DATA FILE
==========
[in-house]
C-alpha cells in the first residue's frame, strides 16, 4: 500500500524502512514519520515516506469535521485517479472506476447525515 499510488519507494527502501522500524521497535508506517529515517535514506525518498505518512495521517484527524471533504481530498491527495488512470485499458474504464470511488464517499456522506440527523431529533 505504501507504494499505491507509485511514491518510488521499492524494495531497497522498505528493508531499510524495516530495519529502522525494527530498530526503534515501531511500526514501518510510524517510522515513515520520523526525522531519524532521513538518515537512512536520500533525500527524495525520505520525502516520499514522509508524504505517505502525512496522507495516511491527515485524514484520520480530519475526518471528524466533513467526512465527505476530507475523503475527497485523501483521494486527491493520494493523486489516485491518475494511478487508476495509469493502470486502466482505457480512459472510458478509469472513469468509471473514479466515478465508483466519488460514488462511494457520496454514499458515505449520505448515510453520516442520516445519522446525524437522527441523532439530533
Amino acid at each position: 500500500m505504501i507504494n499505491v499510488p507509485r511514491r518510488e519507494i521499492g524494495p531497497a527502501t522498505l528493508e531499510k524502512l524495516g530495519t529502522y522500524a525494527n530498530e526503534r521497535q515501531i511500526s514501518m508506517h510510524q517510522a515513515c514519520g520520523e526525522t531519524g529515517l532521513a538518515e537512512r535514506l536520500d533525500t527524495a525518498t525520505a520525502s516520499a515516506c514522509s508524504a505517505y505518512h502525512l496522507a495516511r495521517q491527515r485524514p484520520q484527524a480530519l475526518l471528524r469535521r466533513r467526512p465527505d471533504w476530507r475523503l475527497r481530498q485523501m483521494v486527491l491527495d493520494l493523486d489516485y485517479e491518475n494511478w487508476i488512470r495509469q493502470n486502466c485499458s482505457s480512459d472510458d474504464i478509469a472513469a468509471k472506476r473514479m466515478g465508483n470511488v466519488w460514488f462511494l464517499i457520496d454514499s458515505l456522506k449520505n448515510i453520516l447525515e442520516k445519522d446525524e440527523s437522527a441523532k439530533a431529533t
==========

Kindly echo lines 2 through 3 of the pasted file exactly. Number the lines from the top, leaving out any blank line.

C-alpha cells in the first residue's frame, strides 16, 4: 500500500524502512514519520515516506469535521485517479472506476447525515 499510488519507494527502501522500524521497535508506517529515517535514506525518498505518512495521517484527524471533504481530498491527495488512470485499458474504464470511488464517499456522506440527523431529533 505504501507504494499505491507509485511514491518510488521499492524494495531497497522498505528493508531499510524495516530495519529502522525494527530498530526503534515501531511500526514501518510510524517510522515513515520520523526525522531519524532521513538518515537512512536520500533525500527524495525520505520525502516520499514522509508524504505517505502525512496522507495516511491527515485524514484520520480530519475526518471528524466533513467526512465527505476530507475523503475527497485523501483521494486527491493520494493523486489516485491518475494511478487508476495509469493502470486502466482505457480512459472510458478509469472513469468509471473514479466515478465508483466519488460514488462511494457520496454514499458515505449520505448515510453520516442520516445519522446525524437522527441523532439530533
Amino acid at each position: 500500500m505504501i507504494n499505491v499510488p507509485r511514491r518510488e519507494i521499492g524494495p531497497a527502501t522498505l528493508e531499510k524502512l524495516g530495519t529502522y522500524a525494527n530498530e526503534r521497535q515501531i511500526s514501518m508506517h510510524q517510522a515513515c514519520g520520523e526525522t531519524g529515517l532521513a538518515e537512512r535514506l536520500d533525500t527524495a525518498t525520505a520525502s516520499a515516506c514522509s508524504a505517505y505518512h502525512l496522507a495516511r495521517q491527515r485524514p484520520q484527524a480530519l475526518l471528524r469535521r466533513r467526512p465527505d471533504w476530507r475523503l475527497r481530498q485523501m483521494v486527491l491527495d493520494l493523486d489516485y485517479e491518475n494511478w487508476i488512470r495509469q493502470n486502466c485499458s482505457s480512459d472510458d474504464i478509469a472513469a468509471k472506476r473514479m466515478g465508483n470511488v466519488w460514488f462511494l464517499i457520496d454514499s458515505l456522506k449520505n448515510i453520516l447525515e442520516k445519522d446525524e440527523s437522527a441523532k439530533a431529533t